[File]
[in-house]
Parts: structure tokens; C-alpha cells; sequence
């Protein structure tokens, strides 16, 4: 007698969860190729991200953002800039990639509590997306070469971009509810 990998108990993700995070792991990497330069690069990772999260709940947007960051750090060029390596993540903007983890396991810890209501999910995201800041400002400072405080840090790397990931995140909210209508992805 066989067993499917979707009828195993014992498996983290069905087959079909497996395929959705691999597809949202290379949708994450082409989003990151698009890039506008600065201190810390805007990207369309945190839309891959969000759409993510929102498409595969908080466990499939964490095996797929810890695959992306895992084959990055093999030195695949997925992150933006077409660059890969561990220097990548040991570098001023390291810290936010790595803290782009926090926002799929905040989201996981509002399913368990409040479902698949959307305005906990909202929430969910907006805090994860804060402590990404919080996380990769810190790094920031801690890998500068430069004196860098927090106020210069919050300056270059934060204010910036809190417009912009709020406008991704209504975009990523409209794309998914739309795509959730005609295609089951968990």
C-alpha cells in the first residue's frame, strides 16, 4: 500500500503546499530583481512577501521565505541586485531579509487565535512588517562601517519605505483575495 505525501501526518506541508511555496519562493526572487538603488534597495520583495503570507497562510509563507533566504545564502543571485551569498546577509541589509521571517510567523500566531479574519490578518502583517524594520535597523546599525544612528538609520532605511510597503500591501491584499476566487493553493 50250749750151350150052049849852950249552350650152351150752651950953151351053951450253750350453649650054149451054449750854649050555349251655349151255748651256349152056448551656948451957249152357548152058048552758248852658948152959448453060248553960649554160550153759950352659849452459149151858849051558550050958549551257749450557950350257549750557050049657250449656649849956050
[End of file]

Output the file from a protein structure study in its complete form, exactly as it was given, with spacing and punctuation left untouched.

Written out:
[in-house]
Parts: structure tokens; C-alpha cells; sequence
């Protein structure tokens, strides 16, 4: 007698969860190729991200953002800039990639509590997306070469971009509810 990998108990993700995070792991990497330069690069990772999260709940947007960051750090060029390596993540903007983890396991810890209501999910995201800041400002400072405080840090790397990931995140909210209508992805 066989067993499917979707009828195993014992498996983290069905087959079909497996395929959705691999597809949202290379949708994450082409989003990151698009890039506008600065201190810390805007990207369309945190839309891959969000759409993510929102498409595969908080466990499939964490095996797929810890695959992306895992084959990055093999030195695949997925992150933006077409660059890969561990220097990548040991570098001023390291810290936010790595803290782009926090926002799929905040989201996981509002399913368990409040479902698949959307305005906990909202929430969910907006805090994860804060402590990404919080996380990769810190790094920031801690890998500068430069004196860098927090106020210069919050300056270059934060204010910036809190417009912009709020406008991704209504975009990523409209794309998914739309795509959730005609295609089951968990």
C-alpha cells in the first residue's frame, strides 16, 4: 500500500503546499530583481512577501521565505541586485531579509487565535512588517562601517519605505483575495 505525501501526518506541508511555496519562493526572487538603488534597495520583495503570507497562510509563507533566504545564502543571485551569498546577509541589509521571517510567523500566531479574519490578518502583517524594520535597523546599525544612528538609520532605511510597503500591501491584499476566487493553493 50250749750151350150052049849852950249552350650152351150752651950953151351053951450253750350453649650054149451054449750854649050555349251655349151255748651256349152056448551656948451957249152357548152058048552758248852658948152959448453060248553960649554160550153759950352659849452459149151858849051558550050958549551257749450557950350257549750557050049657250449656649849956050